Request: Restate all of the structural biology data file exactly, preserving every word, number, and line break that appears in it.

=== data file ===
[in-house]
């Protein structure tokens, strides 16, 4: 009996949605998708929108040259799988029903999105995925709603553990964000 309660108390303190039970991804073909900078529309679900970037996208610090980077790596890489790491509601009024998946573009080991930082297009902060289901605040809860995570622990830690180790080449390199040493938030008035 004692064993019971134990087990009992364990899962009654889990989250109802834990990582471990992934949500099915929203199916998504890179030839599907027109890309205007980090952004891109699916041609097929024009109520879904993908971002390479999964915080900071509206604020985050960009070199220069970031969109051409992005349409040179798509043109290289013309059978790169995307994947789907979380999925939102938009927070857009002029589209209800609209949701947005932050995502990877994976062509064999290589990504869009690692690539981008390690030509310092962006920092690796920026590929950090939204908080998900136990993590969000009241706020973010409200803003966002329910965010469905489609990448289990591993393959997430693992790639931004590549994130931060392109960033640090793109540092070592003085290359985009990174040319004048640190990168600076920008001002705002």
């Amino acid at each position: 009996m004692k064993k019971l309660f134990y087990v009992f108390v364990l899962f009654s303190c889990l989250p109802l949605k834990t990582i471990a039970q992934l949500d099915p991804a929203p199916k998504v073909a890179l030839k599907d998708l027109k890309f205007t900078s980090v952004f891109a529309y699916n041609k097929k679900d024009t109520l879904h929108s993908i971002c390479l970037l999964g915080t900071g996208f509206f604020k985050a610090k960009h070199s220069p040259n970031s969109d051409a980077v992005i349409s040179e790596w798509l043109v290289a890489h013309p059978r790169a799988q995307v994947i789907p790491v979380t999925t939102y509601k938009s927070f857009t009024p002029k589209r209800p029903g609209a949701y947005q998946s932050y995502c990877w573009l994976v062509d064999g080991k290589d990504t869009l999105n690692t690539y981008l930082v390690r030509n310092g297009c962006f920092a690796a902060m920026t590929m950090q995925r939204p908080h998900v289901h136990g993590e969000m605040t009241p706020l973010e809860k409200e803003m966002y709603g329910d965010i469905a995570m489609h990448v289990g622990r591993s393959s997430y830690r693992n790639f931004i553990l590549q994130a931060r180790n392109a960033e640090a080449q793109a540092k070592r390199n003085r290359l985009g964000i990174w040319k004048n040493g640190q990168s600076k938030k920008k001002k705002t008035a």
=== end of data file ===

[in-house]
């Protein structure tokens, strides 16, 4: 009996949605998708929108040259799988029903999105995925709603553990964000 309660108390303190039970991804073909900078529309679900970037996208610090980077790596890489790491509601009024998946573009080991930082297009902060289901605040809860995570622990830690180790080449390199040493938030008035 004692064993019971134990087990009992364990899962009654889990989250109802834990990582471990992934949500099915929203199916998504890179030839599907027109890309205007980090952004891109699916041609097929024009109520879904993908971002390479999964915080900071509206604020985050960009070199220069970031969109051409992005349409040179798509043109290289013309059978790169995307994947789907979380999925939102938009927070857009002029589209209800609209949701947005932050995502990877994976062509064999290589990504869009690692690539981008390690030509310092962006920092690796920026590929950090939204908080998900136990993590969000009241706020973010409200803003966002329910965010469905489609990448289990591993393959997430693992790639931004590549994130931060392109960033640090793109540092070592003085290359985009990174040319004048640190990168600076920008001002705002």
């Amino acid at each position: 009996m004692k064993k019971l309660f134990y087990v009992f108390v364990l899962f009654s303190c889990l989250p109802l949605k834990t990582i471990a039970q992934l949500d099915p991804a929203p199916k998504v073909a890179l030839k599907d998708l027109k890309f205007t900078s980090v952004f891109a529309y699916n041609k097929k679900d024009t109520l879904h929108s993908i971002c390479l970037l999964g915080t900071g996208f509206f604020k985050a610090k960009h070199s220069p040259n970031s969109d051409a980077v992005i349409s040179e790596w798509l043109v290289a890489h013309p059978r790169a799988q995307v994947i789907p790491v979380t999925t939102y509601k938009s927070f857009t009024p002029k589209r209800p029903g609209a949701y947005q998946s932050y995502c990877w573009l994976v062509d064999g080991k290589d990504t869009l999105n690692t690539y981008l930082v390690r030509n310092g297009c962006f920092a690796a902060m920026t590929m950090q995925r939204p908080h998900v289901h136990g993590e969000m605040t009241p706020l973010e809860k409200e803003m966002y709603g329910d965010i469905a995570m489609h990448v289990g622990r591993s393959s997430y830690r693992n790639f931004i553990l590549q994130a931060r180790n392109a960033e640090a080449q793109a540092k070592r390199n003085r290359l985009g964000i990174w040319k004048n040493g640190q990168s600076k938030k920008k001002k705002t008035a």